After a lunch in Eger that included enough poppy seeds to induce an opiate overdose it was back on the road to Mád. If you’ve not been to Mád you’d struggle to find a place whose name less accurately describes its feel. On our way to meet Gábor Kardos we phoned ahead to make sure we wouldn’t get lost on arrival, “it’s just the white building on the right” came the response, a metropolis it’s not. Thing is though if you live in a relatively sleepy village you come to learn of all of its hidden plots, you build relationships with your neighbours and you become an absolute master of the land in the area in which you live. With the winery in the family since 1989 Gábor Jnr is a true master of Furmint.

Since the 1700s liquid gold Tokaji Aszú has been oozing slowly from the region, the high levels of moisture in the air perfectly offset by wind and sunshine aplenty make the perfect place for noble rot to flourish. While sweet wines are still very much enjoyed it’s the new generation of dry Furmints that are really getting us excited. Mád’s mineral-rich, rocky and volcanic soils are perfect for producing full-bodied wines with powerful acidity. Gábor has vineyards in Mád itself as well as the neighbouring villages of Rátka and Bordrogkeresztúr (in your own time), his ethos of strict harvest yields and minimal intervention has producedsome truly astounding results. A savvy mind with an ear always close to the ground has also meant Gábor rarely misses an opportunity to improve his estate.

Kardos Dry Furmint 2017

Until this wine came along, Kardos’ extremely fine Furmints came at a premium but thanks to owner and winemaker Gabor’s encyclopaedic network of friends and growers he has secured the long-term contract for a mineral rich Furmint vineyard capable of delivering a decent sized annual production. This is linear and poised and should help further propel this varietals reputation, especially given its fantastic price point.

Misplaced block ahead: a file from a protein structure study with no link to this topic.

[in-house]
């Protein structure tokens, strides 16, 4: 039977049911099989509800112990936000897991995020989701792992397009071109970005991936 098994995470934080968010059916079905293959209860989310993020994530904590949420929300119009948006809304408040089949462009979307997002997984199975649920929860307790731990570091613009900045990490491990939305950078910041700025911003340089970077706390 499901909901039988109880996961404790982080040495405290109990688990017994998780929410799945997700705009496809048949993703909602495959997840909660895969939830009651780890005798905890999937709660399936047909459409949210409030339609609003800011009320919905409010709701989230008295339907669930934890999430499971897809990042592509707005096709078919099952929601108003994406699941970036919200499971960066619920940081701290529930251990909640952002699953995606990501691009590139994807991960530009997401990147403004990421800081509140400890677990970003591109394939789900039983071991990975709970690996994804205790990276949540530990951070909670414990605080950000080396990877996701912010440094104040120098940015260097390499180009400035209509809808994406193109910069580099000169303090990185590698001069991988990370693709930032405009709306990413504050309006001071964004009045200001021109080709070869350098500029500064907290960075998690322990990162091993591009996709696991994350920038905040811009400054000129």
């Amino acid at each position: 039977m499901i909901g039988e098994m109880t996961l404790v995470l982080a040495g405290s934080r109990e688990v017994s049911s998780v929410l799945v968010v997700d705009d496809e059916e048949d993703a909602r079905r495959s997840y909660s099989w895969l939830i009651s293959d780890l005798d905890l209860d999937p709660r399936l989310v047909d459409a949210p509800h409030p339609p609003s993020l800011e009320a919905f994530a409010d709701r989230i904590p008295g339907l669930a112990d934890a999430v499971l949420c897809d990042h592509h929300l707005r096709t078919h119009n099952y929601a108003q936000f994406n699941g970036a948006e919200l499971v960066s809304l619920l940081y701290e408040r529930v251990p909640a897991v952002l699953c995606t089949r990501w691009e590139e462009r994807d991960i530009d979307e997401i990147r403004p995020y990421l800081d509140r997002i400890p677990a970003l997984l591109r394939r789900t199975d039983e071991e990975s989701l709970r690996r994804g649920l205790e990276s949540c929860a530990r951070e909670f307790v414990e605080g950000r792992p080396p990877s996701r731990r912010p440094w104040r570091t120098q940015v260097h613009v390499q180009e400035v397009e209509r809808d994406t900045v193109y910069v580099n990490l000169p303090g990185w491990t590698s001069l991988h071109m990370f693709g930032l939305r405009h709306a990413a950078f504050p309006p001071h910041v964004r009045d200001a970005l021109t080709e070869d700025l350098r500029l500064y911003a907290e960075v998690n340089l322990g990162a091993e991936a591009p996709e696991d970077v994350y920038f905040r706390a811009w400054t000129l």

Kardos Padihegy Furmint 2015
For me this was the undisputed wine of the trip, we tasted a few different vintages and they were all simply stunning. 100% Furmint hand harvested from the Padihegy vineyard where vines have an average age of 40 years. Again, it’s had wild yeast fermentation and 6 months in barrel resulting in herbal, delicately creamy and gentle oxidative notes, this a really grown-up wine and one that will reward patient cellaring. Perfect conditions for noble-rot in 2016 and 2017 have meant that all of the fruit from the Padihegy vineyard have gone to make Tokaji Aszú making this dry Furmint a limited treat.

Kardos Supreme Furmint 2015
A blend of 85% Furmint and 15% Hárslevelu from select vineyards in Rátka. Barrel fermented with wild yeast and then aged in used oak for 6 months the wine has a mid-weight palate with pronounced acidity. Gábor’s wines are evolving all the time and this is no different, every sip makes you re-think.

Kardos Tokaji Forditas 2013
No visit to Tokaj would be complete without a taste of the region’s nectar. Furmint’s thick skin allows the noble rot to take effect without the grape bursting and spoiling. Spectacularly honeyed, an exotic treat that everyone should experience.

So, there you have it, ravaged by phylloxera in the 1880’s, repressed by two world wars and 40 years of communist rule you can see why Hungarian wines have never really hit the mainstream. They may be considered a well-kept secret for now, but we hope that doesn’t remain the case for long.